Sunny

Sunny

max temp: 19°C

min temp: 17°C

Search

Gallery: From Death Railway to red carpet, Roland is guest of honour at The Railway Man screening

PUBLISHED: 10:37 16 January 2014 | UPDATED: 10:37 16 January 2014

Roland Baker is a veteran of the Suffolk Regiment who was a prisoner of war in WWII and helped build the famous 'death railway'. He's attending the premier of The Railway Man - about the railway -  at the Stowmarket Regal on January 17th.

Roland Baker is a veteran of the Suffolk Regiment who was a prisoner of war in WWII and helped build the famous 'death railway'. He's attending the premier of The Railway Man - about the railway - at the Stowmarket Regal on January 17th.

A movie which depicts the suffering of British prisoners of war will have a special resonance for one Suffolk veteran.

The Railway Man, starring Colin Firth and Nicole Kidman, will be premiered tomorrow at the Stowmarket Regal cinema.

Based on the best-selling book by Eric Lomax, the movie tells the story of the infamous ‘Death Railway’ which British prisoners of war (PoWs) were forced to build in Burma by their Japanese captors.

The film relates how Lomax (Colin Firth), a British officer, is captured by the Japanese in Singapore and sent to a PoW camp. He is forced to work on the Death Railway.

During his time in the camp, Lomax is tortured, primarily for building a radio.

Years later, and still suffering the psychological trauma of his wartime experiences, Lomax, with the help of his wife Patti (Nicole Kidman), decides to find and confront one of his captors.

Roland Baker, a veteran of the Suffolk Regiment who will turn 93 tomorrow, worked on that railway.

The Bacton resident has been invited to walk the red carpet at the Stowmarket Regal as a guest of honour after he was unable to accept his invitation to the London premiere of the film in Leicester Square last month.

Roland was born in Stowupland and attended school in Mendlesham and Wickham Skeith before joining the Territorial Army aged 18. In September 1939 he was called up to serve as a private in the Second World War.

In 1942 Roland and the 4th and 5th Battalions of the Suffolk Regiment fought in the Battle of Singapore, before being ordered to surrender to the Japanese Imperial Army.

Roland’s three and a half years of brutal captivity began when British forces were ferried to Thailand in cattle trucks.

“We were taken from Singapore to Thailand for four days and four nights in cattle trucks,” he said.

“There were 30 inside and 10 on the top but when the sparks from the engine came out the 10 on top had to get inside, so there were 40 inside. We had to take it in turns to sit down.

“Then we landed in Thailand and were bombed by the Americans; that killed 100 in our camp.”

The prisoners had to build their own wooden huts for camp before constructing some of the 600 bridges needed to finish the line.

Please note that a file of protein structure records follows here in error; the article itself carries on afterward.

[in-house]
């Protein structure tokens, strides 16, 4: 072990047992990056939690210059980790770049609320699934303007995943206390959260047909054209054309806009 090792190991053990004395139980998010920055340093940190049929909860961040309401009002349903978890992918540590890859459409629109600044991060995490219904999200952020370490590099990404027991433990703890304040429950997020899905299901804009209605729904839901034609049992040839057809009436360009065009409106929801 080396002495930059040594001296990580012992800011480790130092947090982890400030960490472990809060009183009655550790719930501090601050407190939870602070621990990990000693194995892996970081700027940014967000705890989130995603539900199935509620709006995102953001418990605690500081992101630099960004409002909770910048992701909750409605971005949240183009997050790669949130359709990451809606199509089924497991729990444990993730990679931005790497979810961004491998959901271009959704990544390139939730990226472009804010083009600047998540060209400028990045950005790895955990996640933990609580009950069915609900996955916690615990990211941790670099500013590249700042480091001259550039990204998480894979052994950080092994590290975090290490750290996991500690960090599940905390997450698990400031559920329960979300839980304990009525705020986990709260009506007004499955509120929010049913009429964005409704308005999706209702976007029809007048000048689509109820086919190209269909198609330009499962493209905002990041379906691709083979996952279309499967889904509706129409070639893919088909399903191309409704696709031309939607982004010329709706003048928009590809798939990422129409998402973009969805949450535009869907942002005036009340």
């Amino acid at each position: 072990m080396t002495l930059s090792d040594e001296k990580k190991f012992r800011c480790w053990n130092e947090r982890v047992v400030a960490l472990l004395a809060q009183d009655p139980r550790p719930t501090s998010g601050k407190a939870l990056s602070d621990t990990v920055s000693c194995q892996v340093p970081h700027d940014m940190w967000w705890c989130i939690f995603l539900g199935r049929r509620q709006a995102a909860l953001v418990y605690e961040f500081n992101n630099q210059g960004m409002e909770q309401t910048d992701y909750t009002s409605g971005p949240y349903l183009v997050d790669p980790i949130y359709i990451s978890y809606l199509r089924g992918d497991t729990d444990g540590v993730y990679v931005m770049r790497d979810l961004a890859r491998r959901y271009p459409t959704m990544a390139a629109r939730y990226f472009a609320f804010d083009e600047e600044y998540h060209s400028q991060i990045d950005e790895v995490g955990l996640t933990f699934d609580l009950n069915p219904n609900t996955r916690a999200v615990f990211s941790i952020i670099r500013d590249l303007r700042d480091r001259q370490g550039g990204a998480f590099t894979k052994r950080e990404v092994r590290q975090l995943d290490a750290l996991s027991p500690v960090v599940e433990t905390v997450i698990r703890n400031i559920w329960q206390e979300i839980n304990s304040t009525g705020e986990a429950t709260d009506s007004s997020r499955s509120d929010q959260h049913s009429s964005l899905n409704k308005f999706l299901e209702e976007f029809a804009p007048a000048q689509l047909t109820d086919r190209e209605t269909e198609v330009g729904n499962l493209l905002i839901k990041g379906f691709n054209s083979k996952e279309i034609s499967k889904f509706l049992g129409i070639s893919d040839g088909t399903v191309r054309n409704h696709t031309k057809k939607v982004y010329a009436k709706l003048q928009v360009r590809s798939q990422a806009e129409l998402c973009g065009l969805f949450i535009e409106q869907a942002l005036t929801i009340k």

“All the bridges were built of wood cut from the jungle and we carried the sleepers on our shoulders,” Roland said.

“There was no padding, so the blood was running down our arms and backs and I still have the scars today. You can’t forget it and I’ll never forget it.”

Living on rations of water and one pound of rice a day, often infested with maggots, Roland and his comrades would often be beaten with pick handles or bamboo for making mistakes or not bowing to their captors.

“There was a whole division from East Anglia out there and two battalions from Suffolk,” Roland added.

“We had over 180 killed in action in Singapore in two weeks and then 638 died as prisoners of war.”

Among those killed were Roland’s friends from Stowmarket, Bury, Haverhill and Eye.

“I’ve got the names and addresses of every man who was killed as a prisoner,” he said.

Several months before his liberation Roland said he could feel the Japanese soldiers becoming kinder to the prisoners, and US planes would drop food and clothing into camp.

Then the prisoners heard a bomb had been dropped on mainland Japan which could end the war. They were liberated by British forces in 1945.

Having been alerted to the movie The Railway Man by his invite to Leicester Square, Roland contacted the Stowmarket Regal to ask about when they would be showing it.

Regal office manager Sarah Page said: “Roland is a lovely man and a real hero, so we thought, if he can’t make it to the red carpet, we’ll bring the red carpet to him.”

1 comment

  • What a lovely thing for the Regal to do for this old soldier. A proper tribute for a hero. Well done.

    Report this comment

    N M

    Thursday, January 16, 2014

Shocking new images of people dicing with death on the region’s rail lines has been released by train operator Greater Anglia in a bid to reduce the number of trespass incidents on the track.

The Colchester vineyard was named as the only East Anglian Gold Medal winner in the Cellar Door category.

Students from Easton and Otley College have been putting the final touches to their displays at this year’s Suffolk Show.

Ipswich council chiefs have insisted there has been no delay to work on Crown car park – even though nothing has started after it closed on Monday.

As well as 50 iconic cars, Heveningham Hall will play host to an array of vintage aircraft for the first time this year.

Hosted on May 10 at Foxburrow Farm in Melton near Woodbridge, crowds enjoyed a variety activities and a raffle donated by a variety of local businesses.

Police are appealing for witnesses following a hit and run road traffic collision in Worlington this morning.

Most read

Eating Out in the Broads

cover

Click here to view
the Eating Out
supplement

View

Visit the Broads

cover

Click here to view
the Visit the Broads
supplement

View

Most commented

Show Job Lists

Newsletter Sign Up

Sign up to the following newsletters:

Sign up to receive our regular email newsletter
MyDate24 MyPhotos24